U ramum/M inin g/Ti beUDu mp.

BBS Howto Develop the Himalaya

in Four Easy Steps; Prakash, Sanjeev;

Development/H i malaya/P lans

686 Pasang Lhamu;

fl tsal, Dipesh;

Pasang Lhamu^Daath/Mountaineering.

Jul/Aug 1993 Vol 6 No 4 {Orange} 667 On the Way Up;

Dixit, Kan-iV Mani.

&SB Refracted Images of the World Beyond;

Singhj Chetan;

Hisiojy/Soulh Asia/HjstoryWritfng.

639 Ranas Good, Ranas Bad

Whelplon, John;

Ranas/Rana RegimeVPanchayai/Politics-

690 Tanakpur on the Thames;
Gyawali, Ppak;

Water Relations/Tanakpur/Ganga.

691 Unquiet Uttarakhand;
Guhab Ramachandra;

Move ments/Aci ivisnVUttarakhand/Chipko.

692 Why I Write Economic History;
Regmi, Mahesh C.;

Economic History/Wri|ing&/Mo1ivation.

  1. Faceless in History;
    Panjiar, Tej Narayan;
    Tharus/Suddha/Qr igjnH"harus/H istory.

  2. S]auth, Monkand Consultant;
    r Deepak;

Ekai Kawaguchi/Chandra Shamsher/Advice.

$95 Long Road To Gandaki;

TamUj Bhovar Palje and Tamu, Yarjung


Gandakl/GeneaEogy PrKhvi Matayan Shah.

696 Whatever Happened lo
the "Golden Age"?

Onta, Pratyouah;

HtsEory Writin^HjstorFans/Oraf History.

697 How to Tackle an Act of God?
Ob;it, Ajay;

K u lekhan i/Ck>udbu rsl/F loods/Calamity. 69B Tibet, the Air Cooler; Tibel/New Scientist/Theories.

  1. When in Calcutta, Eat Momos;
    Momo/Calcutla/New Food.

  2. Portejs die on Larkya La;
    Basnet, Buddha;
    Porters/Larkya La/Trails.

  3. ICJMOD Gets New Head;
    ICIM CD/Institution.

  1. Dalai Lama's Brother in Beijing;
    Dafai La^^ayDhara^^sa^a/Tibel/Beijing.

  2. Tourism? Lei Them See Rica;
    TcurisnVPaddy/Rice Tsrtaces/Banaue.

  3. Dirty Alps; Alpine
    Ref uges/Tras h/Trieste.

705 Liehhavi Kat through Panchayal Kal with
Rtshik&sh Shaha;

Deo, Arvind Ramchandra; Panchayat/Nepati Pol itics/Trans rti on.

  1. Living Oul a Refugee Welcome;
    Guragain, Gopal;
    Bhutan/Refugees/Human Rights.

  2. Giving Jugal its Due;
    RisaF, Dipesh;

Sep/Oct 1993 Vol 6 No 5 (Green) 70S WhithertheTsampaEaters?

Shakya, Tsering;

Tibetan Perfphery/Culru re/Economy

709 Building BJccks ol Bahi Ethnicity;
Allan. Nigel J.R;

Bj(1 : They No Longer Eat Barley.

  1. Ladakh at Crossroads;
    Malyon, Timothy;
    Ladakh/Communal Tensions/ Opinion

  2. Who Cares for Humla.
    Lama, Tshewang;

Bx1: The Name Qholey,

Bj(2: Tibetans and Tibeto-Burmans ai Mepal.

  1. Tourism's Pfedicament;
    Thapa, Man[ushree]

  2. Whilherh Indeed, the Tsarmpa Eaters;
    Ramble. Charles;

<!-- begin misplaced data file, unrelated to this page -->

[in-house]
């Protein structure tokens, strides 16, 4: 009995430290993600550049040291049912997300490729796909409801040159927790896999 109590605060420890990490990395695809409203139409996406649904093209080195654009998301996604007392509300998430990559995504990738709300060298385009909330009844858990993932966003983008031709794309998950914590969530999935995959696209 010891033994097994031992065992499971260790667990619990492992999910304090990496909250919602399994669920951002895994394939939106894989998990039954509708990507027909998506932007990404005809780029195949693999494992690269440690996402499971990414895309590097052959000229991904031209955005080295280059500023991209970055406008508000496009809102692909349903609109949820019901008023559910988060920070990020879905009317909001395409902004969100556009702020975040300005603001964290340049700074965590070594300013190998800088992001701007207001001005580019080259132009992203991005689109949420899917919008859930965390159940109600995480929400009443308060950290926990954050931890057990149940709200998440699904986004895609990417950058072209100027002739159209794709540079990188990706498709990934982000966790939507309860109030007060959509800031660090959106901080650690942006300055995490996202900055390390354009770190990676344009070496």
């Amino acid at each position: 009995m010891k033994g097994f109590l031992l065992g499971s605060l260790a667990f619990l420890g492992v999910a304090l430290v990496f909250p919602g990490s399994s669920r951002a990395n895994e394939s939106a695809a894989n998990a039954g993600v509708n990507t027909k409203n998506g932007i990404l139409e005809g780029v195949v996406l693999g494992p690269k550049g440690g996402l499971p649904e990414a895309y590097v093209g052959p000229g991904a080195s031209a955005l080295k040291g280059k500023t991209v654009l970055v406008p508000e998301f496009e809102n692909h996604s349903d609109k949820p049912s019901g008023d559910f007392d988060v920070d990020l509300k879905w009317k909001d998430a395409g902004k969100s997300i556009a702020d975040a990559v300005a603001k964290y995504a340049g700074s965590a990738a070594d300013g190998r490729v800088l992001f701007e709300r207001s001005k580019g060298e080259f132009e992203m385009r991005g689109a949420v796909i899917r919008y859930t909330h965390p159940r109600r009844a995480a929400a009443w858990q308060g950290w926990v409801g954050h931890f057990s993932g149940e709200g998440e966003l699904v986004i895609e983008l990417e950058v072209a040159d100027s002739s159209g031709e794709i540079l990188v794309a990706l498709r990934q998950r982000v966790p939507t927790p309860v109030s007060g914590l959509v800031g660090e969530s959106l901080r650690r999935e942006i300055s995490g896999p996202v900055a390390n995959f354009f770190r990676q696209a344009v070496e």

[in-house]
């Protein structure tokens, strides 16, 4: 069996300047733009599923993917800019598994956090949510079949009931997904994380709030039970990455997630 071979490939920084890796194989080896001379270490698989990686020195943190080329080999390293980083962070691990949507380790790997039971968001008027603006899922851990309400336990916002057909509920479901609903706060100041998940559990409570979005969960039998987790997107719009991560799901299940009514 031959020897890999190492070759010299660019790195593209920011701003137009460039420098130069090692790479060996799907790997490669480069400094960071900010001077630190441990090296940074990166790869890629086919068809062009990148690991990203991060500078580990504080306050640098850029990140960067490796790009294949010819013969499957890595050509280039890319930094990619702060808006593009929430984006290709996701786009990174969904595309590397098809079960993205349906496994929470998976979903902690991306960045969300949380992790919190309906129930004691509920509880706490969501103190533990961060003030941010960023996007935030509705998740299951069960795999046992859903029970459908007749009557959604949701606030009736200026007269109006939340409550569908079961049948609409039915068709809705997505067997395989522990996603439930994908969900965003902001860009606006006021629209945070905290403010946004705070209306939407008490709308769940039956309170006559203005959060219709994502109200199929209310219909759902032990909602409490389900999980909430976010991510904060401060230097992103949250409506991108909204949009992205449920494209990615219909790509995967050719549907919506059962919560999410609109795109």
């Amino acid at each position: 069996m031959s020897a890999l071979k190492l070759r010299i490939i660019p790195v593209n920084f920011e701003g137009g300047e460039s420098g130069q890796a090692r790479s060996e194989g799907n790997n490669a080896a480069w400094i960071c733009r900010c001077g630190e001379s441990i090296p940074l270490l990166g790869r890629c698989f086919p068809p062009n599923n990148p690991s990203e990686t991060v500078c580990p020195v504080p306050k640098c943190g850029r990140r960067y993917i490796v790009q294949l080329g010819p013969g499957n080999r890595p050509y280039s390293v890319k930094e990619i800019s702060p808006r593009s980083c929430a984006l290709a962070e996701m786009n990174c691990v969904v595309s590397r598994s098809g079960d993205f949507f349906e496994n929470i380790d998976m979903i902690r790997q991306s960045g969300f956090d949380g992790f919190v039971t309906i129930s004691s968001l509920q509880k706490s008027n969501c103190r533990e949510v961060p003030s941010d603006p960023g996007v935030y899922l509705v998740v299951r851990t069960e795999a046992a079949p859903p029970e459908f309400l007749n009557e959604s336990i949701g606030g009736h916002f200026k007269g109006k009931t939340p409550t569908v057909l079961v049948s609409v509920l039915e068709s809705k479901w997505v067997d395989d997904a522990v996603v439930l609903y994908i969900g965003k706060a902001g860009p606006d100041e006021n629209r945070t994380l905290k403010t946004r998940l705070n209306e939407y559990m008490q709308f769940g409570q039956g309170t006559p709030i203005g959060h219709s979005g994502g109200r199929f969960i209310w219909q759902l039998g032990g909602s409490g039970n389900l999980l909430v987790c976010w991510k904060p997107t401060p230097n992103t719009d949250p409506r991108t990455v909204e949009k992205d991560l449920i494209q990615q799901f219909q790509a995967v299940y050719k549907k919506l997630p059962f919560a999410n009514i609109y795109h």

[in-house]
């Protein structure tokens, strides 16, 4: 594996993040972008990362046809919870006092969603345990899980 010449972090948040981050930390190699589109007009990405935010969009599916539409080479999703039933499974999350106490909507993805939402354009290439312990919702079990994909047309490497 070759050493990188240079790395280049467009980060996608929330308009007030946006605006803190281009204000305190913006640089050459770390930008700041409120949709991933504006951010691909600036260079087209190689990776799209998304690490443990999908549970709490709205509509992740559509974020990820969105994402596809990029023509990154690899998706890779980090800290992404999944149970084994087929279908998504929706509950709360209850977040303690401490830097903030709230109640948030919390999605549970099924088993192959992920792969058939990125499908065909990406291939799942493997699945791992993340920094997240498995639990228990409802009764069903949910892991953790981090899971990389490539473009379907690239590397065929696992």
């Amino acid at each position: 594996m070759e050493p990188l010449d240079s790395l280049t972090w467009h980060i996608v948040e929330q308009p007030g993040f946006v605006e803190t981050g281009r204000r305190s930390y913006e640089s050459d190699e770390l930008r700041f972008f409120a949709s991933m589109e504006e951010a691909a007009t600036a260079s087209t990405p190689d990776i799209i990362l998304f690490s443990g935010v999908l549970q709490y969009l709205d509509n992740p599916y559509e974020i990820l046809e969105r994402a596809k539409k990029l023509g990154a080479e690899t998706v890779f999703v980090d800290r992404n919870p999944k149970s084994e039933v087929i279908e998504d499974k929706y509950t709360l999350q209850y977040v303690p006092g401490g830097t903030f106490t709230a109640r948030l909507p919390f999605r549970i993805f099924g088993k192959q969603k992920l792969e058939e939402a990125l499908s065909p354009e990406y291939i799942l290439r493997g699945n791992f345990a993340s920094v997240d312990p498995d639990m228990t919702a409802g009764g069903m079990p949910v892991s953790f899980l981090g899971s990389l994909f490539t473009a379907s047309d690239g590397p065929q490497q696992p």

Buddhism/Indigenous Bon/Identity.

  3. OntheWay Up;
    Dhxit, Kanak Mani.

715 Barefoot Amchis ol Ladakh;
Hormewood, Stephen;
Ladakh/Traditional Medicine/Revival.

  1. The Anti-Mosquito Gurkha

  2. Cn/Wolf inKathmandu;
    Shresma, Bijaya L;
    Pollution/S urvey/lnf ormaiion.
    7ifi B&rkhor Down;

  1. Damburstl

  2. Farmatised Peace on the Frontier;
    Sine-India Talks/Agreement/Peace

  3. Delay on the Chumbi Front;
    LAC Agreement/Deadlock/Effect.

  4. Good News an Wood;
    Tarai Forests/Report/Timber.

  5. Gospef Comes to the Hindu Kingdom;
    Shah. Saubhagya;

Bxi: Capuchin Capers; M issionaries/History.

724 Good on Description. Short on Analysis;
Subba. Shim.

Inf ormation/Stai istics/Percepliona.

725 Run of the River Scheme;
Beek, Steve Van;
Dala/RaflingAVhite Water

726 Fairest of Them AH;
Aitken, Bill;

Himalayan Feaka/Beauty/Jnforrnation.

727 Scott, Amundsen and Pasang Lhamu;
Lteberman, Warcia.

Nov/Doc 1993 Vol 6 NoG(Btue) 72S The Last Newar of Chuhadi; Riccardi Jr, Theodore; B ihar/Chuhad i/Ch r istian s/N ewars

729 What is Nepali Music?
Gurung, Kishor;

Music/lnstruments/Bombay/Classical Music.

730 The Goat and the Music God;
Wegner, Gert-Matthias;
Bhaktapur/MLrsical Groups/Music God.
73t Where is Shastriya Sangeet?
Sattaur, Omar and Wegner, Gert-Matthias;
Classical Music/Musical Missionaries/Court.

  1. A Life of Music;
    Shrestha, Krishna Narayan;
    Profilft'Krtshna Narayan ShresthaVOpinion.

  2. Kathmandu, A Valley Fertile for Music;
    Grandin, Ingemar,

Bxi: Music as Message. Kathmandu/Endowments/Musical Artistry.

734 The Sound of One Mind Working;
Fkrfhentaerg, David;

Tibetan Ritual Music/GyalingVBuddhism. 736 A Conspiracy Against Music; Darrral, Ramsharan {lotd loSharma, Kedar); Profile/Ramsharan Darnal/Louls Banks.

736 Ancient Rhythms and Modern Messages;
MaJyon, Timothy;

Lad akh/M usio/T rad hi on.

737 LossoftheSarus;
Crane/Taraj/National Geographic
73fl Outl Out! Potato Biighl!
Potato Blight/Farmers/Meeling.

  1. What's Doing in New York?
    Dixit, Kanak Mani; New York/Events

  2. Save the Himalaya From Those Who
    Would Save the Himalaya!

  3. Taxof's Failure, Forest's Reprieve;
    Taxol/Forests/Tajtus baccata/Cancer.

  4. "Mountains Should Come First,
    Not Last..."; Rhoades, Robert E.;

M ountai n &/Agenda/Deve lopment

743 From Sikkim lo Sukhim;
Sinha, A.C.

Bj(1 : Fear of Big Sikkim.

Sikki m/Su kh inVOarjeeli ng/Nepal is/l ndia.

744 Markel God Lnlrcduced to Northern Areas;
Hoflmann, Thomas;

AK RS P/Development/Chrtf al'Gi Igil/P rojecl

Jan/Fcb 1994 HIMAL . 55

Abominably Yours,

MacMantar to the heart of the Himalaya. He trolled me in the Internet. Here is a synopsis of our discussions in cyberspace. MacMantar: All over the world there are
those who think they know more than others. But I havefocussed my study in the Himalaya 'cause you have so many comingfrom outside who presume to tell the locals who they are, what stimuli they should respond to, and how. The Himalaya is crawling with obfuscatus.

Me: Now professor, that is a lot of conjecture. Send me proof, hard proof.

MacMantar: Coming right up. Here is something *taja'.